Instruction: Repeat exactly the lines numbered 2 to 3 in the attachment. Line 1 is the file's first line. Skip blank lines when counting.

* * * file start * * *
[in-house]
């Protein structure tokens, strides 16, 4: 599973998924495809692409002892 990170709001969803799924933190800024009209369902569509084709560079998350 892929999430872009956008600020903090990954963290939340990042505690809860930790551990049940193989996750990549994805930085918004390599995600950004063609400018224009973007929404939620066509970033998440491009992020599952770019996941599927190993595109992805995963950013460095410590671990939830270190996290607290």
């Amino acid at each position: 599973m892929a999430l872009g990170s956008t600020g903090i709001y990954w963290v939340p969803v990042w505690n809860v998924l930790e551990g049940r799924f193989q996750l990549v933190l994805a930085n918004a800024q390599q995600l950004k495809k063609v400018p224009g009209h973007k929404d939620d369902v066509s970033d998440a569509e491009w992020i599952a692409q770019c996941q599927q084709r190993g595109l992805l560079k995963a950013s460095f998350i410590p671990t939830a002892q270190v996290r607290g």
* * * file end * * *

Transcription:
């Protein structure tokens, strides 16, 4: 599973998924495809692409002892 990170709001969803799924933190800024009209369902569509084709560079998350 892929999430872009956008600020903090990954963290939340990042505690809860930790551990049940193989996750990549994805930085918004390599995600950004063609400018224009973007929404939620066509970033998440491009992020599952770019996941599927190993595109992805995963950013460095410590671990939830270190996290607290």
């Amino acid at each position: 599973m892929a999430l872009g990170s956008t600020g903090i709001y990954w963290v939340p969803v990042w505690n809860v998924l930790e551990g049940r799924f193989q996750l990549v933190l994805a930085n918004a800024q390599q995600l950004k495809k063609v400018p224009g009209h973007k929404d939620d369902v066509s970033d998440a569509e491009w992020i599952a692409q770019c996941q599927q084709r190993g595109l992805l560079k995963a950013s460095f998350i410590p671990t939830a002892q270190v996290r607290g």